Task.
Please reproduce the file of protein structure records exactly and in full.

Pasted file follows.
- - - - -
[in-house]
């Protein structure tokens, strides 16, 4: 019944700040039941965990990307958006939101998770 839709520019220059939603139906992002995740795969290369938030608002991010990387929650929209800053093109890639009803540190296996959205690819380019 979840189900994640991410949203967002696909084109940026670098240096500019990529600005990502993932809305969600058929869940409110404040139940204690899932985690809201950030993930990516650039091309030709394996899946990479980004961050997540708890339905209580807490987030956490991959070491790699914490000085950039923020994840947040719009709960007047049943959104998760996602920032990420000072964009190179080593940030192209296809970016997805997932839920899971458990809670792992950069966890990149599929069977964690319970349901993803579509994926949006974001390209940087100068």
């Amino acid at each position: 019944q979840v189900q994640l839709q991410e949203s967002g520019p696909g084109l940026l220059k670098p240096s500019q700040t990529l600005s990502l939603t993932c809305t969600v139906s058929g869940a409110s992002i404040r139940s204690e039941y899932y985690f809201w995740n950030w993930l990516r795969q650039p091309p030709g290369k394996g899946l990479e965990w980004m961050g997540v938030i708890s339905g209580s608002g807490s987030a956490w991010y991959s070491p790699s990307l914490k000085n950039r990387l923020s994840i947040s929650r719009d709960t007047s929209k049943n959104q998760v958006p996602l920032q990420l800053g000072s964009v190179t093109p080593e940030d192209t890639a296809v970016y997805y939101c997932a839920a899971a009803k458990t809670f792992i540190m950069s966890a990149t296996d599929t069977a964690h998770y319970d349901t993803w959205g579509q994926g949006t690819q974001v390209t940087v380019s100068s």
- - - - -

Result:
[in-house]
């Protein structure tokens, strides 16, 4: 019944700040039941965990990307958006939101998770 839709520019220059939603139906992002995740795969290369938030608002991010990387929650929209800053093109890639009803540190296996959205690819380019 979840189900994640991410949203967002696909084109940026670098240096500019990529600005990502993932809305969600058929869940409110404040139940204690899932985690809201950030993930990516650039091309030709394996899946990479980004961050997540708890339905209580807490987030956490991959070491790699914490000085950039923020994840947040719009709960007047049943959104998760996602920032990420000072964009190179080593940030192209296809970016997805997932839920899971458990809670792992950069966890990149599929069977964690319970349901993803579509994926949006974001390209940087100068």
């Amino acid at each position: 019944q979840v189900q994640l839709q991410e949203s967002g520019p696909g084109l940026l220059k670098p240096s500019q700040t990529l600005s990502l939603t993932c809305t969600v139906s058929g869940a409110s992002i404040r139940s204690e039941y899932y985690f809201w995740n950030w993930l990516r795969q650039p091309p030709g290369k394996g899946l990479e965990w980004m961050g997540v938030i708890s339905g209580s608002g807490s987030a956490w991010y991959s070491p790699s990307l914490k000085n950039r990387l923020s994840i947040s929650r719009d709960t007047s929209k049943n959104q998760v958006p996602l920032q990420l800053g000072s964009v190179t093109p080593e940030d192209t890639a296809v970016y997805y939101c997932a839920a899971a009803k458990t809670f792992i540190m950069s966890a990149t296996d599929t069977a964690h998770y319970d349901t993803w959205g579509q994926g949006t690819q974001v390209t940087v380019s100068s």